Stephen Keshi was good enough to get Nigeria to win the African Cup.  But he is not good enough to get us to win the World Cup. 

My good friend, Jide Akintunde, Managing-Director of Financial Nigeria Limited, is what is known as a football aficionado.  That means in simple English he loves the game.  There is only one problem: Jide is a Nigerian and, in Nigeria, football aficionados are orphans.  They live in motherless babies homes.  They are football lovers without football teams.  They are pounded-yam in search of edikaikong soup.

Should Jide say something like: “we are doing so much better this new season,” don’t be confused.  He would not be referring to anything really belonging to him.  He would be referring to Arsenal; a football club that happens to be in London, England.  Arsenal is this season’s revelation in the English Premier League.  Surprisingly, they are currently sitting unusually pretty at the top of the pops.  But as I said, Jide is a Nigerian: he is not English.  The anomaly is even more pronounced because he does not live in London.  He lives in Lagos.  Nevertheless, Jide has so adopted Arsenal completely as his club; he sees no contradiction in referring to it with a possessive “we.” 


Can you imagine a white Briton in far-away London referring to Enugu Rangers as “we?”  Can you imagine him wearing in London a t-shirt with the caption “Kano Pillars” emblazoned on it?  I don’t think so!  However, the Arsenal football jersey is a common feature in the streets of Lagos.  So are those of Chelsea and Manchester United.  Why is it that we, as Nigerians, are football orphans, forced to adopt foreign clubs as if they were ours?  In 2011, Andrew Uba, residing in far away Okigwem in Imo State, Nigeria, even went as far as commit suicide because Manchester United failed to defeat Barcelona in the European Champions League final.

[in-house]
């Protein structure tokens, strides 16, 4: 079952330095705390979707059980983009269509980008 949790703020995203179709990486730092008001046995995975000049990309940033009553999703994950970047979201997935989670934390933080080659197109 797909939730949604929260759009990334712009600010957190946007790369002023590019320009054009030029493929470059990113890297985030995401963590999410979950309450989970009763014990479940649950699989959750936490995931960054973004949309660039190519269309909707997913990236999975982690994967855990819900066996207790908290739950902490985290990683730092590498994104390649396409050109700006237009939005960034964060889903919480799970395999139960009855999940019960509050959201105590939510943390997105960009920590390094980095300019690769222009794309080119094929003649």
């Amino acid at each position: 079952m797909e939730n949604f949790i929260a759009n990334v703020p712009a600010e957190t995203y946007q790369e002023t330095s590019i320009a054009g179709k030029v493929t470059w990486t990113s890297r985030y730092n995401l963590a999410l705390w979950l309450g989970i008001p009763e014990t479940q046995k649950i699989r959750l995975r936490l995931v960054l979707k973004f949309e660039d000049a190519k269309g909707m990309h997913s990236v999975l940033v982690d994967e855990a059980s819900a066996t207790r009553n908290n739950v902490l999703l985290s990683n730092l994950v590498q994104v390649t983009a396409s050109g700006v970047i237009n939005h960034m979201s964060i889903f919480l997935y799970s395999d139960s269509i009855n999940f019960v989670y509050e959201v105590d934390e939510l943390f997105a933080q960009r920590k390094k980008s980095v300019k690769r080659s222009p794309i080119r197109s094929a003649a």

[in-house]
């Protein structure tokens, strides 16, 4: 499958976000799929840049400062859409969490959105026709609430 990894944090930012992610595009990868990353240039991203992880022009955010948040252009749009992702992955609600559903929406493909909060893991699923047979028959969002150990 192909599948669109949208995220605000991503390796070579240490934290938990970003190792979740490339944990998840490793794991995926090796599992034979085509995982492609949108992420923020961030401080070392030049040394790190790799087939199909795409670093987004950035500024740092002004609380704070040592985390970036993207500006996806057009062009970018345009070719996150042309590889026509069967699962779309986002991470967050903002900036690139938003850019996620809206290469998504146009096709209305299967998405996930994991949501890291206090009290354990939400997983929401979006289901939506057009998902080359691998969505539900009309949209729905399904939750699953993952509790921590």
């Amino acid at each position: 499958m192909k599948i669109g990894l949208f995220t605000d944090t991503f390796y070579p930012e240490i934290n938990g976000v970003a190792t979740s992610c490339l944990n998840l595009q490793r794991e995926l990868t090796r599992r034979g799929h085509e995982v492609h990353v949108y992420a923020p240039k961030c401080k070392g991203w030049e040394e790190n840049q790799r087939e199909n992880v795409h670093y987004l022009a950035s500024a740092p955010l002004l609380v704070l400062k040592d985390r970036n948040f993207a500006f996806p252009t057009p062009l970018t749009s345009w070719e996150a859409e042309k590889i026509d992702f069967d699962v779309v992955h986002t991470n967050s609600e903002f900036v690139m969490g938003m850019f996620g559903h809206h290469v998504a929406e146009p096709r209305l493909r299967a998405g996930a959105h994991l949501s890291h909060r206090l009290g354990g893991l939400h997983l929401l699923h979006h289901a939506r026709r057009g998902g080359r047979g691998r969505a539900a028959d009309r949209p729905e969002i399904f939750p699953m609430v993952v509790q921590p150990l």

Fickle supporters

Years ago, I stopped watching the Super Eagles play.  I only make sure I know the results of their matches as soon as possible.  At best, I watch the highlights, especially if they happen to win.  I came to this resolution because watching them play can be dangerous to the health of a Nigerian.  You might get a heart attack out of sheer anxiety, especially given their shoddy style of play.  According to reports, those who watched the last World Cup qualifier between Nigeria and Ethiopia nearly died of high blood pressure in the first half.  That is the predicament of Nigeria’s teeming football lovers.  They die many deaths during national football matches.

As a matter of fact, the Super Eagles hardly ever play their home matches in Lagos any more.  The Lagos crowd is notoriously fickle.  If the national team does not perform to expectation in the first few minutes, the orphan mentality of Nigerians quickly comes into play.  The Nigerian crowd jettisons the national team and adopts the opposition.  Every Nigerian move is jeered.  Every opposition move is cheered.  What this means is that if Nigeria plays against Cameroon in Lagos, it could very easily become home-court disadvantage.  With a few hitches and glitches by the Super Eagles, Nigerians become Cameroonians in a heartbeat; cheering the visitors to victory.


Bad administration